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The identification of a huge frozen sea on Mars has significantly increased the odds of recent or continued life on the planet. John Murray of the Open University, and Jan-Peter Muller of University College London identified the sea from stunning images taken by the High Resolution Stereo Camera on board the European Space Agency's Mars Express spacecraft. 'When I first saw the image I immediately thought of pack ice,' says John. 'The more we studied it the more convinced we became that this was ice and not volcanic lava.'

It is not clear whether the actual ice still exists on Mars or whether the images are purely the patterns of dust and rock that the frozen sea would have created. John explains, 'Ice is unstable at the surface of Mars because of the low atmospheric pressure, it sublimates away, in other words changes straight from ice to vapour without passing through the liquid state'. But two observations have led John and others to suggest that in this case ice still exists, possibly protected from sublimation by layers of volcanic dust. Firstly, the submerged craters are too shallow, indicating that most of the ice is still in the craters; and secondly, the surface is too flat if the ice had been lost there would be a greater height variation.

'What is particularly outstanding about this frozen sea is its age. The ice formed only five million years ago, which in geological terms is like yesterday,' explains John. 'If water has been forming ice on Mars throughout its history, and as recently as five million years ago, it is almost certain that water still exists somewhere on Mars.'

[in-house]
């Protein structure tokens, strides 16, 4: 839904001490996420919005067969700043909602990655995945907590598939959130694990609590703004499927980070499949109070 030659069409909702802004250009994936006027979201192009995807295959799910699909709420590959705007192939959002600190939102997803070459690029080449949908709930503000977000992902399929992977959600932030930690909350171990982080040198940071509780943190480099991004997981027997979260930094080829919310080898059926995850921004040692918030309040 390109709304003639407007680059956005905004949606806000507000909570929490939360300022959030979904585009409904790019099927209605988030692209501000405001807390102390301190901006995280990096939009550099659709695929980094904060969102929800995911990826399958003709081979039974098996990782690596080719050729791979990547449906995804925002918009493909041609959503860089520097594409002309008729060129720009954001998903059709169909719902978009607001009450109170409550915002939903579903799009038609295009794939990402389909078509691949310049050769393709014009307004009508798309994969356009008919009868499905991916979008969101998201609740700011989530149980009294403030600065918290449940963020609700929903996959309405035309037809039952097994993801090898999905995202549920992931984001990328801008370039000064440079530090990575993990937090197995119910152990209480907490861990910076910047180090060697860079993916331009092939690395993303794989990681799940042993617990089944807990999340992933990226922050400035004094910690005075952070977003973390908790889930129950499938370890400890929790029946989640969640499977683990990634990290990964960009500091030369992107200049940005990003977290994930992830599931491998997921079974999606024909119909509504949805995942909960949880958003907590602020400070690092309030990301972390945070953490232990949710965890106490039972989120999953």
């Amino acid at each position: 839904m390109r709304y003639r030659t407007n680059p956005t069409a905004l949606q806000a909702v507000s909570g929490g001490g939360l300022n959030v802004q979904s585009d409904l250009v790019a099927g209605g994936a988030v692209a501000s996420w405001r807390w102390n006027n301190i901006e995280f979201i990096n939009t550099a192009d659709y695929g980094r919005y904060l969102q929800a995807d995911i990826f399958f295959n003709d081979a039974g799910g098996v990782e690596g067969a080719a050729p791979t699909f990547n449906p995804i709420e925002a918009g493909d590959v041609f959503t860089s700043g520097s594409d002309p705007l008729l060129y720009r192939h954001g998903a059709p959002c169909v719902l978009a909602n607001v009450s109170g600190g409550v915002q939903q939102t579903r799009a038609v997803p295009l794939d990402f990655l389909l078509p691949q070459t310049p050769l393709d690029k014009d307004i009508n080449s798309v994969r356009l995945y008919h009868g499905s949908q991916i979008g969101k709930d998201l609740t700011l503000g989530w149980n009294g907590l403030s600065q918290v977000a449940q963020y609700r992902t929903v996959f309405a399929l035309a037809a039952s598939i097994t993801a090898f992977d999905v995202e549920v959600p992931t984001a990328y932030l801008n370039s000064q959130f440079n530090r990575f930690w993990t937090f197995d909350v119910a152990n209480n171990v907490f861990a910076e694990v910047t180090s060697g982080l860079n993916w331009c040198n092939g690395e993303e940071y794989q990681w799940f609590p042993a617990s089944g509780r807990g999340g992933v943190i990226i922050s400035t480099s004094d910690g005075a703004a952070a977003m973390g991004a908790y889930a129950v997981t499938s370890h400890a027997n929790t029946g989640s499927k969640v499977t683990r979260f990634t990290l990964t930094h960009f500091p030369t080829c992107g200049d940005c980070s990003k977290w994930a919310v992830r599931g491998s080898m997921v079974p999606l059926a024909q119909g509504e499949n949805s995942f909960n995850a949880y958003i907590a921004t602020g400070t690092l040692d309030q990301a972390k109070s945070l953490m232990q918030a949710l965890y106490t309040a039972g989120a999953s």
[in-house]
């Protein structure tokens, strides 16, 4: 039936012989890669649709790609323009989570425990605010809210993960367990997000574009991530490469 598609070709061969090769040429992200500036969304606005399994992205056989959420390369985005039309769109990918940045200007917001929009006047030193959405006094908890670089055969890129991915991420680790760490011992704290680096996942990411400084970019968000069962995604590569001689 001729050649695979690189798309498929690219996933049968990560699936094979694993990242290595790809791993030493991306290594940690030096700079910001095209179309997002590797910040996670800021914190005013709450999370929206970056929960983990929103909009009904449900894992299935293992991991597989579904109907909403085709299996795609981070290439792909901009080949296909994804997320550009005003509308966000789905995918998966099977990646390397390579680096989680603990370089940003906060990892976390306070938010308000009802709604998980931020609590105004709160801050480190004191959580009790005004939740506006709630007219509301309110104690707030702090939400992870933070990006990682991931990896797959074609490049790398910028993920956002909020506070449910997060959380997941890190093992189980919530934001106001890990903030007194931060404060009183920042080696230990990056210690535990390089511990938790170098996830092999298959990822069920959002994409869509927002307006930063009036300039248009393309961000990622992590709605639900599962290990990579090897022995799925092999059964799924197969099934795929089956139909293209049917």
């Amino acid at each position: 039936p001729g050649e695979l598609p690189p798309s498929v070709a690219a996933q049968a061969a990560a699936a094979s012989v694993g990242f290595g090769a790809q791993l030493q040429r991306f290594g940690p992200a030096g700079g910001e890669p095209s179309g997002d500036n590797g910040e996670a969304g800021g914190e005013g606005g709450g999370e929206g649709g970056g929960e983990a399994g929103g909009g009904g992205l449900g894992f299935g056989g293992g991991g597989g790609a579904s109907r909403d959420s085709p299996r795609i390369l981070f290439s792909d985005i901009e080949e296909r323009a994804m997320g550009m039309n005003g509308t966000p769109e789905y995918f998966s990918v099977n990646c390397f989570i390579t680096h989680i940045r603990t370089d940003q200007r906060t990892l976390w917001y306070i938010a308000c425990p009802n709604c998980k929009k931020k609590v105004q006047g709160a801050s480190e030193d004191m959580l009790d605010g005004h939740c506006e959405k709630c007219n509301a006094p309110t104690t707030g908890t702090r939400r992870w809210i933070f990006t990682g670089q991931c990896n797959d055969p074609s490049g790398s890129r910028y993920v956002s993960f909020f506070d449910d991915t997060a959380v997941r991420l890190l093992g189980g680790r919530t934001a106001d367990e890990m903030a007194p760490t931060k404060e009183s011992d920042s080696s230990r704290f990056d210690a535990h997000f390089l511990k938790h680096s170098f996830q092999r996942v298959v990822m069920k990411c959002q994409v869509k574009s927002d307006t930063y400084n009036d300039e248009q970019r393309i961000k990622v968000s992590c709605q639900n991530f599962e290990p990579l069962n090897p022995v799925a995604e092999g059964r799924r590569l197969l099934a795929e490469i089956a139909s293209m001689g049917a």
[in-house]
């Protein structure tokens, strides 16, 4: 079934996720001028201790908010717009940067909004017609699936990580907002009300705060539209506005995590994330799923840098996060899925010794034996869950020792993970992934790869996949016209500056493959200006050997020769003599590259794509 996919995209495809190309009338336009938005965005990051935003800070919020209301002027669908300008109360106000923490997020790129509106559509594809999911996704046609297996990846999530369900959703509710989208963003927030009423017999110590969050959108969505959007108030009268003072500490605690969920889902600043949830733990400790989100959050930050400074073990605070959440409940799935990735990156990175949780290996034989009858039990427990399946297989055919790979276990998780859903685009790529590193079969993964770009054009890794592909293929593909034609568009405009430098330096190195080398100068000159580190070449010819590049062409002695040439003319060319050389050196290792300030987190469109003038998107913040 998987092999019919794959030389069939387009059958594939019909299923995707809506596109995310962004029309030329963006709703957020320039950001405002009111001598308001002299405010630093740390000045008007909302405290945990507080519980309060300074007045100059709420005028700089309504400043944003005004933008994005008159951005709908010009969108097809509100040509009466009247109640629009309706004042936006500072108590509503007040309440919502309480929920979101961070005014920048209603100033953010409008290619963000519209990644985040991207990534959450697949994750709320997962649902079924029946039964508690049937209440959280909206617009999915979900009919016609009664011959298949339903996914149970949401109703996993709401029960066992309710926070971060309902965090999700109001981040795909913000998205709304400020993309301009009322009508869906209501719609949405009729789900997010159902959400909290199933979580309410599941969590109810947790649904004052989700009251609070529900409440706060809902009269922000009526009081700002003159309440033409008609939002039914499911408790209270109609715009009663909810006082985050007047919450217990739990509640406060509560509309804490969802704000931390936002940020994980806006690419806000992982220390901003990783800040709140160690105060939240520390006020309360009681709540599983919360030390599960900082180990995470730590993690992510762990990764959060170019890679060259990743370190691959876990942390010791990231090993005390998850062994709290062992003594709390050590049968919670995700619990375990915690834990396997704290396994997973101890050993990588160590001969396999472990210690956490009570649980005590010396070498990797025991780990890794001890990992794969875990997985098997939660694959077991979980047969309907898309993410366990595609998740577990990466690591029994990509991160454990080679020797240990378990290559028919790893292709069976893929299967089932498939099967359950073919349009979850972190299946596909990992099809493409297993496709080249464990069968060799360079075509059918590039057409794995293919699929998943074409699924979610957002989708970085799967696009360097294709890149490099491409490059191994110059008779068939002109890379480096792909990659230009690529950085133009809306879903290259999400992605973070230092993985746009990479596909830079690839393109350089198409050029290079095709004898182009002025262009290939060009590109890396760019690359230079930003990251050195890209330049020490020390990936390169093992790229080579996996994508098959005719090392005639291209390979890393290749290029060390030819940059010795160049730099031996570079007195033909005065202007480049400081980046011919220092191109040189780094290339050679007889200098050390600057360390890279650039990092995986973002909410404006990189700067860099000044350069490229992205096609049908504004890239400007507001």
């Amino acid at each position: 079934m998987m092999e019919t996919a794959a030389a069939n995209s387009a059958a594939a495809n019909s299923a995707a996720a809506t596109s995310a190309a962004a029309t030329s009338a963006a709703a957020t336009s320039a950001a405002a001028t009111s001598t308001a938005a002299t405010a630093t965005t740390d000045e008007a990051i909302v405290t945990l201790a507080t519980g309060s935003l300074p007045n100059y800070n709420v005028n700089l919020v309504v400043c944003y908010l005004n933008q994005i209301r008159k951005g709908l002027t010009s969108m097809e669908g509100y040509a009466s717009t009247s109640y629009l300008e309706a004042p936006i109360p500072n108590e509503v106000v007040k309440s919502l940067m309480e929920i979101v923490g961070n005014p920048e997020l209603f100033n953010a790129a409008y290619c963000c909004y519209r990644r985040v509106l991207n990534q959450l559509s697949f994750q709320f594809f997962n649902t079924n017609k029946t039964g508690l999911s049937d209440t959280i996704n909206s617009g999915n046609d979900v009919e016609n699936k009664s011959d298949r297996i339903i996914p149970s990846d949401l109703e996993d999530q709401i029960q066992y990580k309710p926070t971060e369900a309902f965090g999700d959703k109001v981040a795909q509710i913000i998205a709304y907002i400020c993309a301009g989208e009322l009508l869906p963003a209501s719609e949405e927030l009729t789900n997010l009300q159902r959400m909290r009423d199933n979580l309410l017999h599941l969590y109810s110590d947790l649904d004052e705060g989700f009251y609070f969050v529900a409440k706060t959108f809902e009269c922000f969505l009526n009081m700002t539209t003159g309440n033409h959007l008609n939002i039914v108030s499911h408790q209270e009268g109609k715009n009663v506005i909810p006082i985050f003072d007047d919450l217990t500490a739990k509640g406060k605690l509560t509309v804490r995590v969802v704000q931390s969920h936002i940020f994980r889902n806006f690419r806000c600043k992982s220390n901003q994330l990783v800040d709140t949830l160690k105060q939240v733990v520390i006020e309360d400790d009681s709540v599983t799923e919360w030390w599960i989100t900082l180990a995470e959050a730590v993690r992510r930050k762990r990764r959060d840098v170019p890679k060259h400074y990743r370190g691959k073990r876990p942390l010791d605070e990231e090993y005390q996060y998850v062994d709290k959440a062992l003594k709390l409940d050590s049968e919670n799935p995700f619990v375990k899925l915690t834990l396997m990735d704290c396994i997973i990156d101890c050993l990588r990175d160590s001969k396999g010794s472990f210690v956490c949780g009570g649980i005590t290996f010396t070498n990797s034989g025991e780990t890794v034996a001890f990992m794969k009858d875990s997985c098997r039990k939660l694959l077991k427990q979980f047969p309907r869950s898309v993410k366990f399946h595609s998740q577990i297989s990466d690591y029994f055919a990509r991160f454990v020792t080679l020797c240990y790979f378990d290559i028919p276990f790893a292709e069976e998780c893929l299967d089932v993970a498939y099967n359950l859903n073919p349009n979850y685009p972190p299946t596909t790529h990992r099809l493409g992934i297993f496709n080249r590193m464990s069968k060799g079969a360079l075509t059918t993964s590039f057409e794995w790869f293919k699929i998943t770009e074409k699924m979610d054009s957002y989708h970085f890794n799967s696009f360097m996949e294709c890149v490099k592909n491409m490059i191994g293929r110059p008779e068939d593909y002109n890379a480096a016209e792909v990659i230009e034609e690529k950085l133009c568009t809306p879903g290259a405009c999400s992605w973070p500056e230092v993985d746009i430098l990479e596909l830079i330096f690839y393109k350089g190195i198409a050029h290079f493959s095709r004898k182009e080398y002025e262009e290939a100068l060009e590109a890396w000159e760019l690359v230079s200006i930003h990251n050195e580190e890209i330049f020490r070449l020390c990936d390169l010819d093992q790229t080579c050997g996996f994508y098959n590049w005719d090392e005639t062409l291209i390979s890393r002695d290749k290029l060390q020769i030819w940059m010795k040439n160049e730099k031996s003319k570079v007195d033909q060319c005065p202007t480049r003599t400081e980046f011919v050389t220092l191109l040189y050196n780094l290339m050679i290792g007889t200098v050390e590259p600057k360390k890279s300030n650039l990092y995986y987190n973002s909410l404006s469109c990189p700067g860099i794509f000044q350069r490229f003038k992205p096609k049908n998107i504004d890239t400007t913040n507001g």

'The age of the frozen sea was measured by studying the numbers of crater impacts on the surface. This is a standard technique for dating geological features of planets. It's like leaving a piece of paper outside in the rain,' says John. 'The longer it is out there the more rain falls on it. Mars' frozen sea has relatively few impacts and is therefore not that old.'

'The new images suggest the frozen sea formed from water that erupted at great pressure as fountains from a series of deep fissures that tapped into reserves of warm water a few kilometres below the surface of Mars. We are talking about almost unthinkable amounts of water,' says John. 'The frozen sea this flood created is about the same size and depth as the North Sea.'

Clearly the presence of this frozen sea has provided the best evidence yet that life could have developed and may even still exist on Mars.